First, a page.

Hughes’ managerial career appears to be going round in ever decreasing circles. This time last year, he was looking wobbly at a club chasing a Champions League spot. Today, he looks wobbly at a club sitting one place above the relegation zone.
He’s even managed to mirror the episodic structure of the British sitcom, as most of his matches end the same way they started, with both teams level.
MOTD’s final match: Fulham 1 Birmingham 1
Commentator: John Roder
Fulham seem to be returning to stasis as well after an extraordinary couple of years. There was a time when narrow relegation escapes were their norm. Then came a seventh-place finish under Roy Hodgson two seasons ago, followed by that amazing run to the Europa League final.
Those are memories that Fulham fans should treasure, because they may never get to experience anything quite like it again. (Coming from three goals down on aggregate to beat Juventus? Yes, it really happened.)
The legacy of that Europa League run could still be seen yesterday on a flag in the corner of the ground by the tunnel, between the Putney End and the Cottage. That flag displayed the message; ‘STILL BELIEVE’.
As far as I can tell, that message is derived from a chant which sprung up during the second leg of last season’s Europa League semi-final against Hamburg. With Fulham trailing 1-0, the home supporters started singing ‘Stand up if you still believe’ to the tune of ‘Go West’. Fulham came back that night to win 2-1. The slogan has since become part of club folklore.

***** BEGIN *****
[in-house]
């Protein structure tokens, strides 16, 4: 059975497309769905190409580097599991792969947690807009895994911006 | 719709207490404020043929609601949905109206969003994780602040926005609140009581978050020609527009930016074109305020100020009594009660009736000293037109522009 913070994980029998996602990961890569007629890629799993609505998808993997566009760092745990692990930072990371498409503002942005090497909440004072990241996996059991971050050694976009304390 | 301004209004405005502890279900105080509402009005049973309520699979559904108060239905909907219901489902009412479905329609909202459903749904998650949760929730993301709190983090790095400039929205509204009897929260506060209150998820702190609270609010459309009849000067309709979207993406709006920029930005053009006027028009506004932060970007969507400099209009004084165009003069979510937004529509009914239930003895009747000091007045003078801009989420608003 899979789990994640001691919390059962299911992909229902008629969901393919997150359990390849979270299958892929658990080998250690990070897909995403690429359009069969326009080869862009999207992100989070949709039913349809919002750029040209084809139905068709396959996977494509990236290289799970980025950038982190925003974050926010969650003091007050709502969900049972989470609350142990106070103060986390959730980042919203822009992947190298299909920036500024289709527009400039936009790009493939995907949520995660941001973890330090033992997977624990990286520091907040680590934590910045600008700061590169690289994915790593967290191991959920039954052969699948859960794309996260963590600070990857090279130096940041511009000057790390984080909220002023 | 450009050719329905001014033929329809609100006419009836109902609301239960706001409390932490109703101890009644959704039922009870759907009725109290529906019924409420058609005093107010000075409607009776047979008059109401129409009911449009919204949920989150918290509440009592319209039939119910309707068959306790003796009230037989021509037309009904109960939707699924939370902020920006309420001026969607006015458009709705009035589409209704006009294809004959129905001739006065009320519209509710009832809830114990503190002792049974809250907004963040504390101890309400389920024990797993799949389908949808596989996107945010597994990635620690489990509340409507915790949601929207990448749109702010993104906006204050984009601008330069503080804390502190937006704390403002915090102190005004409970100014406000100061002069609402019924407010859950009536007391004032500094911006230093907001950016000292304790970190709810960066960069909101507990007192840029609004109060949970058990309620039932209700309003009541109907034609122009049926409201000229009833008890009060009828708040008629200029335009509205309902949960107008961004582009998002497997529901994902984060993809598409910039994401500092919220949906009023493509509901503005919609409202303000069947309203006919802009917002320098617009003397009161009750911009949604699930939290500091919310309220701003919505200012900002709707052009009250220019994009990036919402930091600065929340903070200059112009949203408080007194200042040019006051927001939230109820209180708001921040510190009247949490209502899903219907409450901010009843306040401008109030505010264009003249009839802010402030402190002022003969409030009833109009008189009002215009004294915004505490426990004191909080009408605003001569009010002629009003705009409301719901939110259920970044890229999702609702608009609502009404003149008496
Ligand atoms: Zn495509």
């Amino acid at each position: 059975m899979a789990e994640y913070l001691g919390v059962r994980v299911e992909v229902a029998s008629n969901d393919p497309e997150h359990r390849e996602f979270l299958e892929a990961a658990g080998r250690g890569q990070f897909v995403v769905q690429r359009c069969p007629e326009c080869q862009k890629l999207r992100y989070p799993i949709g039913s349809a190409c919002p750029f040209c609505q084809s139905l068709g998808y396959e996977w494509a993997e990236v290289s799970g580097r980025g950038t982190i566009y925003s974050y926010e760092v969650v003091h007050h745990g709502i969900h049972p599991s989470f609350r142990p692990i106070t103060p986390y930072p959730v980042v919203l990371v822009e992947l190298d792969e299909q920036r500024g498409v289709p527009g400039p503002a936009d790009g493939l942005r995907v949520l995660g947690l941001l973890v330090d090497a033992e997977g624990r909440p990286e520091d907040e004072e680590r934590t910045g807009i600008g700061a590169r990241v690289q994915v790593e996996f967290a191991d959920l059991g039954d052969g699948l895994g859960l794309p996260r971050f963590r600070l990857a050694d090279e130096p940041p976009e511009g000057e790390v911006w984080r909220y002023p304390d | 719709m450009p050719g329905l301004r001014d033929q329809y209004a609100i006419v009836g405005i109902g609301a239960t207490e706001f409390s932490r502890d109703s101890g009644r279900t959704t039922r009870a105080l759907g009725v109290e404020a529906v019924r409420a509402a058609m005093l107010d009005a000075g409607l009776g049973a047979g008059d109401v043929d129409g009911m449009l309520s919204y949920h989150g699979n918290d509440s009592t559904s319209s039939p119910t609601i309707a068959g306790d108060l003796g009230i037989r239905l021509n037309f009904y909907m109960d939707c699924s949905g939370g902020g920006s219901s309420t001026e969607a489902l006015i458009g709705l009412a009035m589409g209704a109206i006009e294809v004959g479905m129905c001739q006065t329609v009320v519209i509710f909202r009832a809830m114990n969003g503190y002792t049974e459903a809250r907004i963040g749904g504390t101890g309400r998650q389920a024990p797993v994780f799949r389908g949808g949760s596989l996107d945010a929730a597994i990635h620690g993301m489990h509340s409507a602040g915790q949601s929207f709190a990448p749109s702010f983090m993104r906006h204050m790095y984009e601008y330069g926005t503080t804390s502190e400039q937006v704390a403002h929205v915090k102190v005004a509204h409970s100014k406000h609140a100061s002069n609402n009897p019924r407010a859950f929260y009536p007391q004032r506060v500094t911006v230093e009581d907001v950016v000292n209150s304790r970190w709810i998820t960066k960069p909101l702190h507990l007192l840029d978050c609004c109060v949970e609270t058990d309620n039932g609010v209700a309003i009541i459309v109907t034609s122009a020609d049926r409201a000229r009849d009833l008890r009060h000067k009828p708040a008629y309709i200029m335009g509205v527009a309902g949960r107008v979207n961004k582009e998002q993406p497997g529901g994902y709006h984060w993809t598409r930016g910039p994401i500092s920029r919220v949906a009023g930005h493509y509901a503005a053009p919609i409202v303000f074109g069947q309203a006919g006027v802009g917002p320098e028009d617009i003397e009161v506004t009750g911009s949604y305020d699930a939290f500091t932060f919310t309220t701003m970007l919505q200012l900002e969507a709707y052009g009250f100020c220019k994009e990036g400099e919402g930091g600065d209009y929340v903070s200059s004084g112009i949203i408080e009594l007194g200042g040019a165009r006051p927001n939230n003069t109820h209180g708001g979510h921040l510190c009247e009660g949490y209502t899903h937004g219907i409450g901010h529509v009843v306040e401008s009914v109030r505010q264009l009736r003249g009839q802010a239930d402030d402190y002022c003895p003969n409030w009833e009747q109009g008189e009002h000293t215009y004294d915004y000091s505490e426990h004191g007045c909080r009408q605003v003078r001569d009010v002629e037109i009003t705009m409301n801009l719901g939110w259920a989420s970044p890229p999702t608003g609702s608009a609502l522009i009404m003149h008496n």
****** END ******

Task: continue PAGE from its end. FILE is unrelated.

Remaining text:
Maybe that belief is what keeps you going when times aren’t so good. Fulham were on course for defeat at half-time yesterday, but saved a point thanks to Clint Dempsey’s second-half header.
I suspect most Fulham fans would be satisfied if a return to stasis meant continuing to bob along in the lower half of the Premier League, as they have done for much of the last nine-and-a-bit years, rather than falling back into the lower divisions, where they spent a large part of the 1980s and 1990s. This is shaping up to be a tricky season for them, but they’ve been in more difficult spots than this and stayed up, as Roy Hodgson will tell you.
It would be a shame if such a friendly club lost their Premier League status. And besides, I’m not sure the Gubbometer could survive without them. (They’re top again, you’ll notice.) It’s down to Hughes to break the circle – before Mohamed Al Fayed decides it’s time for someone else to break it.
1. Fulham: 4 (2L: 4, 3L: 0)
2. Wigan: 4 (2L: 2, 3L: 1)
3. Stoke: 3 (2L: 3, 3L: 2)
4. Birmingham: 3 (2L: 1, 3L: 2)
5. Wolves: 3 (2L: 1, 3L: 1)
6. Bolton: 3 (2L: 0, 3L: 3)
7. West Brom: 2 (2L: 3, 3L: 0)
8. Everton: 2 (2L: 2, 3L: 3)
9. Blackburn: 2 (2L: 1, 3L: 4)
10. Newcastle: 2 (2L: 0, 3L: 1)
11. West Ham: 1 (2L: 2, 3L: 3)
12. Sunderland: 1 (2L: 2, 3L: 0)
13. Blackpool: 0 (2L: 2, 3L: 3)
14=. Aston Villa: 0 (2L: 2, 3L: 1)
14=. Tottenham: 0 (2L: 2, 3L: 1)
16. Chelsea: 0 (2L: 2, 3L: 0)
17. Manchester City: 0 (2L: 1, 3L: 2)
18=. Arsenal: 0 (2L: 0, 3L: 1)
18=. Liverpool: 0 (2L: 0, 3L: 1)
18=. Manchester United: 0 (2L: 0, 3L: 1)
2L=On second last (Stoke 1 Man City 1)
3L=On third last (Bolton 2 Blackpool 2)
(Teams are awarded one point every time they appear last on Match of the Day. Teams level on points are separated by the number of times they are on second last, then by the number of times they are on third last. Teams still level at the end of the season will be separated by the drawing of lots at a glittering ceremony inside a snow globe, hosted by Sepp Blatter, Tony Gubba, Raymond Briggs and The Snowman, with music from Aled Jones.)